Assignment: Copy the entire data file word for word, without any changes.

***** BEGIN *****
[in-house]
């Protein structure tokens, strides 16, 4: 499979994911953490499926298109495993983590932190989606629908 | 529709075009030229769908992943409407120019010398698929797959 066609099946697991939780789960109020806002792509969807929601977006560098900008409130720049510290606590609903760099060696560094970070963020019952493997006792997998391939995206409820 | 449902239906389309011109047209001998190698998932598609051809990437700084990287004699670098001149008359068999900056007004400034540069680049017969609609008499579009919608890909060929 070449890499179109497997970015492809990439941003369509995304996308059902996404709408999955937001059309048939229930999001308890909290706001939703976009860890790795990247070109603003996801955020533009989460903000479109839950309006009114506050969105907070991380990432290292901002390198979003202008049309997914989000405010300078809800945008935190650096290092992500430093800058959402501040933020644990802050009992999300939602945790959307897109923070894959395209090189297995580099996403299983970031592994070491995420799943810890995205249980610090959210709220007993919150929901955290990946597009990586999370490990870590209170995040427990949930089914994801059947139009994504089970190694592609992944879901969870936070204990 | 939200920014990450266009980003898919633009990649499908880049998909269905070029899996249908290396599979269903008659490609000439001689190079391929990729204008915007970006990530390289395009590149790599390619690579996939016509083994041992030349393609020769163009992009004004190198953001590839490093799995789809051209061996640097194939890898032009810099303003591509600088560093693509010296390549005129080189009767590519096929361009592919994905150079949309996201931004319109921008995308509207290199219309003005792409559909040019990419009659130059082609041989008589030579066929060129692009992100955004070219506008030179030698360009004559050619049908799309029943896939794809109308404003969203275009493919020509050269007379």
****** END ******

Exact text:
[in-house]
């Protein structure tokens, strides 16, 4: 499979994911953490499926298109495993983590932190989606629908 | 529709075009030229769908992943409407120019010398698929797959 066609099946697991939780789960109020806002792509969807929601977006560098900008409130720049510290606590609903760099060696560094970070963020019952493997006792997998391939995206409820 | 449902239906389309011109047209001998190698998932598609051809990437700084990287004699670098001149008359068999900056007004400034540069680049017969609609008499579009919608890909060929 070449890499179109497997970015492809990439941003369509995304996308059902996404709408999955937001059309048939229930999001308890909290706001939703976009860890790795990247070109603003996801955020533009989460903000479109839950309006009114506050969105907070991380990432290292901002390198979003202008049309997914989000405010300078809800945008935190650096290092992500430093800058959402501040933020644990802050009992999300939602945790959307897109923070894959395209090189297995580099996403299983970031592994070491995420799943810890995205249980610090959210709220007993919150929901955290990946597009990586999370490990870590209170995040427990949930089914994801059947139009994504089970190694592609992944879901969870936070204990 | 939200920014990450266009980003898919633009990649499908880049998909269905070029899996249908290396599979269903008659490609000439001689190079391929990729204008915007970006990530390289395009590149790599390619690579996939016509083994041992030349393609020769163009992009004004190198953001590839490093799995789809051209061996640097194939890898032009810099303003591509600088560093693509010296390549005129080189009767590519096929361009592919994905150079949309996201931004319109921008995308509207290199219309003005792409559909040019990419009659130059082609041989008589030579066929060129692009992100955004070219506008030179030698360009004559050619049908799309029943896939794809109308404003969203275009493919020509050269007379």